The calendar is about to change over to a fresh new month. September is now only hours away! Before we know it, the holidays will be here and many of us will be setting new goals and making another round of New Year’s resolutions! Which brings me to the question I have for you today: How are you doing with the goals you made for yourself and your business back in January?
So many of us ambitiously set new goals at the beginning of the year (I will include physical activity in my daily routine, I will publish a blog post every week, I will attend one networking event each month…) but how many of us actually follow through with them?
I am constantly setting new goals for my business and revisiting them on a regular basis. I’m in a competitive industry, so if I let my business get stale? Well, I won’t have a business to worry about! If I want to keep my business healthy, it’s important that I keep growing and making myself and my business better.
Why am I talking about all of this now?
Because for many folks (myself included), September is a month that symbolizes new beginnings. This likely has something to do with the association September has with kids going back to school. I have no little ones in school anymore, but as a business owner, I still embrace that feeling of change, and I look at September as a great time to set goals for the final quarter of the year.
As I make my goals for the rest of the year, I thought it would be a good time to share with you some tips about how to set SMART goals for your business. You’ve likely read about this method before, but, if you’re still struggling to meet those goals, maybe a refresher won’t hurt!
Tips for Setting SMART Goals
S is for Specific. Instead of saying you will get lots of new clients by the end of the year, give that a number. “I will sign on four new clients this month.” Or … “I will increase monthly revenue by 1%.”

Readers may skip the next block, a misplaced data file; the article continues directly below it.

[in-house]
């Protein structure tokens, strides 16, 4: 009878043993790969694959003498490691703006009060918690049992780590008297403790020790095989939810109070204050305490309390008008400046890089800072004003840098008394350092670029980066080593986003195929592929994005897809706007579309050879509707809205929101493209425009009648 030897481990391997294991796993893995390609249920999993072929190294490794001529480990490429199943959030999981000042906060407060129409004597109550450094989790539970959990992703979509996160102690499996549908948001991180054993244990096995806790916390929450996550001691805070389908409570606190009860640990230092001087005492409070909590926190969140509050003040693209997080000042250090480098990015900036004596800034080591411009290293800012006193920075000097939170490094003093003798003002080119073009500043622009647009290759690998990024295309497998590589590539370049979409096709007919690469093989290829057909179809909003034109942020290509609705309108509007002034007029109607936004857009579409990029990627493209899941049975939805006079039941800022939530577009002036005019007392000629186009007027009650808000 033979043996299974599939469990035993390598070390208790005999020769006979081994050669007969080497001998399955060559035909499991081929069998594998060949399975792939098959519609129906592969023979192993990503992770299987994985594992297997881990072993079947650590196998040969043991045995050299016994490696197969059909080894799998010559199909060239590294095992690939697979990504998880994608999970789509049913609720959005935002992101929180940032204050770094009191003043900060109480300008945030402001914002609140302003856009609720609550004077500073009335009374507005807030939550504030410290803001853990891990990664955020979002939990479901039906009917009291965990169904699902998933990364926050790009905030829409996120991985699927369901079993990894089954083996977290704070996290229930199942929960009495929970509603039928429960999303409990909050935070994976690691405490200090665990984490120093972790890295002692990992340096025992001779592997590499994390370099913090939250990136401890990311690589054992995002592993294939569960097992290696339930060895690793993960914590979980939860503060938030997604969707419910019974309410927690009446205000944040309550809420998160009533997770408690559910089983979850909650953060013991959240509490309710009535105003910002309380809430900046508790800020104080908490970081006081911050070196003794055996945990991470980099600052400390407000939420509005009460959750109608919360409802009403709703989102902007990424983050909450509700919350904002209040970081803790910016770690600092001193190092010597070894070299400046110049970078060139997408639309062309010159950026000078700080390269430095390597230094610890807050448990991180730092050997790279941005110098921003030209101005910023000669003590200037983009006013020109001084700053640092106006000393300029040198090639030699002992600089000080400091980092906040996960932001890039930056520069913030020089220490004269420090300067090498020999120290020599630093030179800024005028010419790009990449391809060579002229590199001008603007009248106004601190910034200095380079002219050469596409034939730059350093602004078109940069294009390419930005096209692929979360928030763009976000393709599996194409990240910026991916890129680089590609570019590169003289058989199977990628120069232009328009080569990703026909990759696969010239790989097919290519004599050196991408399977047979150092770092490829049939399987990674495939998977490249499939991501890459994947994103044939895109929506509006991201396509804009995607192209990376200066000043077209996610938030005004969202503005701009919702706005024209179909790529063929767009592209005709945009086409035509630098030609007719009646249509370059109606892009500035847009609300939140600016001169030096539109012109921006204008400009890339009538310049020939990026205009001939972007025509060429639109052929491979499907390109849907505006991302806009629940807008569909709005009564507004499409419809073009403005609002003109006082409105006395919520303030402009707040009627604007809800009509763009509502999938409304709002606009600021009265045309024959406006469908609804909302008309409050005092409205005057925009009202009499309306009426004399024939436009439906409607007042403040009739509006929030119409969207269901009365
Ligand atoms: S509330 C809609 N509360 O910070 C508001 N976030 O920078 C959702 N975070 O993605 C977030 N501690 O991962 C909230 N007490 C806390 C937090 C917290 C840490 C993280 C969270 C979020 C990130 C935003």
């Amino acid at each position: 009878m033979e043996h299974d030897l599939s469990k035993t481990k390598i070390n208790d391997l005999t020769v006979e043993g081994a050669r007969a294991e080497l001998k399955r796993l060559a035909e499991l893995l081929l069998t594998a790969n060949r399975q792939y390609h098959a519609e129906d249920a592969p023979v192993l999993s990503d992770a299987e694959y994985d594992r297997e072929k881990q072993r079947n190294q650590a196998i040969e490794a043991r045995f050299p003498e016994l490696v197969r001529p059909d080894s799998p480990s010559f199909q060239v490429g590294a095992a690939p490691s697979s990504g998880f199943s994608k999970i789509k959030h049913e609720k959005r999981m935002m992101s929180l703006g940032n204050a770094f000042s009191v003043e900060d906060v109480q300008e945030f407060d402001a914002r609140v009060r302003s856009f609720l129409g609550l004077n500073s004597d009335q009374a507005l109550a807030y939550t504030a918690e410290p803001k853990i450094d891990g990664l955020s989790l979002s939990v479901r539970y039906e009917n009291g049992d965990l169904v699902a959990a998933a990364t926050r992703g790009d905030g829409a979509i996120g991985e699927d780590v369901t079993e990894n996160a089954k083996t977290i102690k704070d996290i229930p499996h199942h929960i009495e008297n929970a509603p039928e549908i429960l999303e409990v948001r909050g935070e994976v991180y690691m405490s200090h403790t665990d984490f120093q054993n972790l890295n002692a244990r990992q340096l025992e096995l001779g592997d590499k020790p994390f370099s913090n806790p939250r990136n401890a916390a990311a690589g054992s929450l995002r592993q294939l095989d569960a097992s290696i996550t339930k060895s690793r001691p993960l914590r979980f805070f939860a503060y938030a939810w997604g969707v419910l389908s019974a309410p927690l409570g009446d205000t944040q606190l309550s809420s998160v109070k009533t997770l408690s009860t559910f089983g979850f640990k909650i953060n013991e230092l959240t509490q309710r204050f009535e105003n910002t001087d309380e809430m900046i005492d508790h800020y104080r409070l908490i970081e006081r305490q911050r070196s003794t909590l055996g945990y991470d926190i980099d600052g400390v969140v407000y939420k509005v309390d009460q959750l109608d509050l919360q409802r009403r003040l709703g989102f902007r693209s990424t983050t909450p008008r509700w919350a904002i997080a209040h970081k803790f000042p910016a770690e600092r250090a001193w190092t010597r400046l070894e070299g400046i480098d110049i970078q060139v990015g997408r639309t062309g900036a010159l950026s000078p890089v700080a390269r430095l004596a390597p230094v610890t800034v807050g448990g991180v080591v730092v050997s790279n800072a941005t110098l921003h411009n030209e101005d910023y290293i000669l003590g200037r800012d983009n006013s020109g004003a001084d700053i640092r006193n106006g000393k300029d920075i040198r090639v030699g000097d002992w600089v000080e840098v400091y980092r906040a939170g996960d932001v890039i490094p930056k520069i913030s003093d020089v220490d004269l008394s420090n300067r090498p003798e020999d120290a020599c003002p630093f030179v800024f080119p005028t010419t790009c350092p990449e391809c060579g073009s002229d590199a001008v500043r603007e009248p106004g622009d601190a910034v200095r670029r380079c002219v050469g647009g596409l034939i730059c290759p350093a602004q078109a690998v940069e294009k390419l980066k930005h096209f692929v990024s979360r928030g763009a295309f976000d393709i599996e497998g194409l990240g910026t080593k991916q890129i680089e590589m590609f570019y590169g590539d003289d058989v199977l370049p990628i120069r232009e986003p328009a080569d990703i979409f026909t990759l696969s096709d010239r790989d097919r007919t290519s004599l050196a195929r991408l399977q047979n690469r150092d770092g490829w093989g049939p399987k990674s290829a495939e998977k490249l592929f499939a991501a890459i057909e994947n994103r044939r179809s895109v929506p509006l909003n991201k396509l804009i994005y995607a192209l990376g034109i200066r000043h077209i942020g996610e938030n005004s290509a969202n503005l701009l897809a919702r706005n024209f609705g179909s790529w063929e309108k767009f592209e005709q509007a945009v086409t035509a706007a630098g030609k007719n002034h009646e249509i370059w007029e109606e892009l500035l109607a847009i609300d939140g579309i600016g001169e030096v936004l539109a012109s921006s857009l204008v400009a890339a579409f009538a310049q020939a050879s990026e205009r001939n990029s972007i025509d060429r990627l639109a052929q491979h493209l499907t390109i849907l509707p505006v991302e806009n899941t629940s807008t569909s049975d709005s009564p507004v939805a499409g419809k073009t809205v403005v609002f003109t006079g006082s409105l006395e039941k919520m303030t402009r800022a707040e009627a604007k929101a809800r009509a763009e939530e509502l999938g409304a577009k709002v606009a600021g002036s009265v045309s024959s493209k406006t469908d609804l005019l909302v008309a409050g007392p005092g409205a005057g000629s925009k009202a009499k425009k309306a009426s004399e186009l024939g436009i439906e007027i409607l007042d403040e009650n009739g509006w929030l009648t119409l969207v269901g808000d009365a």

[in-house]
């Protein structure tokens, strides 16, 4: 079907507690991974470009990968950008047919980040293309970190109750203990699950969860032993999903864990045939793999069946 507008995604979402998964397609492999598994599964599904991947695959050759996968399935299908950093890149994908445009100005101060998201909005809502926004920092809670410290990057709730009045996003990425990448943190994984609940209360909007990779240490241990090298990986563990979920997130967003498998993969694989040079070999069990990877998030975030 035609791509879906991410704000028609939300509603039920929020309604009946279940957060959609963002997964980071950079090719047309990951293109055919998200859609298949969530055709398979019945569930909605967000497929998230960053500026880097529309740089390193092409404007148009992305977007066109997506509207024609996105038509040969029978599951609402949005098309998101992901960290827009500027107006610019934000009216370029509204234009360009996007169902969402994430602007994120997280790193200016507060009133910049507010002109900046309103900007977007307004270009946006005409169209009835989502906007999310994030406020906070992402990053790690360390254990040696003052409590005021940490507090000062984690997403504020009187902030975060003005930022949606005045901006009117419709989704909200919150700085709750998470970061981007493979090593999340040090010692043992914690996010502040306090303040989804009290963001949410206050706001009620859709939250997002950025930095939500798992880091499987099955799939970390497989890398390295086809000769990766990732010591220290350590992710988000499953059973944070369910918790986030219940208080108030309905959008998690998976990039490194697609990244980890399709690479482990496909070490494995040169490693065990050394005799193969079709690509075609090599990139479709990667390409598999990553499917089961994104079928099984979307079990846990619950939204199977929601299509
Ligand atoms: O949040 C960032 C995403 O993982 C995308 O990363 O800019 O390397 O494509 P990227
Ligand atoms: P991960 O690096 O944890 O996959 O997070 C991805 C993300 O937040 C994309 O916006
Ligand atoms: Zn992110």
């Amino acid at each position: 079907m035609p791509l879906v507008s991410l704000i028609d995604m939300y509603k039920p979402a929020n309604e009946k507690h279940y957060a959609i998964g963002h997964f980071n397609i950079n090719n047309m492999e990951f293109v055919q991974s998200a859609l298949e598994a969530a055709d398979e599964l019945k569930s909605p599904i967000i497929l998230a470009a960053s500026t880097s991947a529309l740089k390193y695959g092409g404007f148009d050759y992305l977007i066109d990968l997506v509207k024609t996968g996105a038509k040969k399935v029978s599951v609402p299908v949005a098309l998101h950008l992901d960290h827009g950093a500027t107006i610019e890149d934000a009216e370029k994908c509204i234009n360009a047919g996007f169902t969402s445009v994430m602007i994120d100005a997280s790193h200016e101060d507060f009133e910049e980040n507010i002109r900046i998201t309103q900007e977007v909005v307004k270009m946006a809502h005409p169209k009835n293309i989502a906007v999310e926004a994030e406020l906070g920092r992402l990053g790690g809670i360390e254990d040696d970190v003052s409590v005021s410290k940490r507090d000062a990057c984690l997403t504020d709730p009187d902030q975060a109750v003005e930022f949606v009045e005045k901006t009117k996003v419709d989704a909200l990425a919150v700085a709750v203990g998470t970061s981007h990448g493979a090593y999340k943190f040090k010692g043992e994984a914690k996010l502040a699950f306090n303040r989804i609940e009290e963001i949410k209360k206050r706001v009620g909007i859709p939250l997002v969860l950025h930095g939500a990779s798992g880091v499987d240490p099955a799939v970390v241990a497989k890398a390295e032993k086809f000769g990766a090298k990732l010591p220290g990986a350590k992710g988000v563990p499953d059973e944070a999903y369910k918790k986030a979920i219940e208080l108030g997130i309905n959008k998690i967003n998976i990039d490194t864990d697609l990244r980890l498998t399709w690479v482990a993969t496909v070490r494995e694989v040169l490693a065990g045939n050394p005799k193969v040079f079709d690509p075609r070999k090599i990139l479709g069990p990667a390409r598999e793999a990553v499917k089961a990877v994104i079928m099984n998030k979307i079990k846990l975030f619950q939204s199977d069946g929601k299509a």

M is for Measurable. Notice in the above example, I gave a timeline with “end of the year” and “monthly revenue.” These are measurables. Instead of saying, “I will fit back into a size 10 dress” try … “I will fit into a size 10 dress by February.”
A is for Attainable. Now, a goal to fit into a size 10 dress is great if you’re starting at a 14, but if you’re starting at size 22, you might need a bit more of a realistic goal. Or, if you’re starting a brand new business, you might want to set a goal of getting one new client in the next month, rather than making a goal of earning $50,000 in the next six months.Do you set SMART goals? Are they attainableClick To Tweet
R is for Realistic. This goes hand in hand with A. You need to be realistic in what you can actually attain within a specific time period.
T is for Timely. Set a time frame to complete a specific goal and you will force yourself to meet that goal! “I will enroll in business courses at the local college” is a good goal, but a SMART goal would be “I will enroll in economics courses at the local college in September.”
Setting SMART goals naturally makes you revisit them because you should be meeting them if they are specific, measurable, attainable, realistic, and timely!
Do you set SMART goals? Let me hear your process!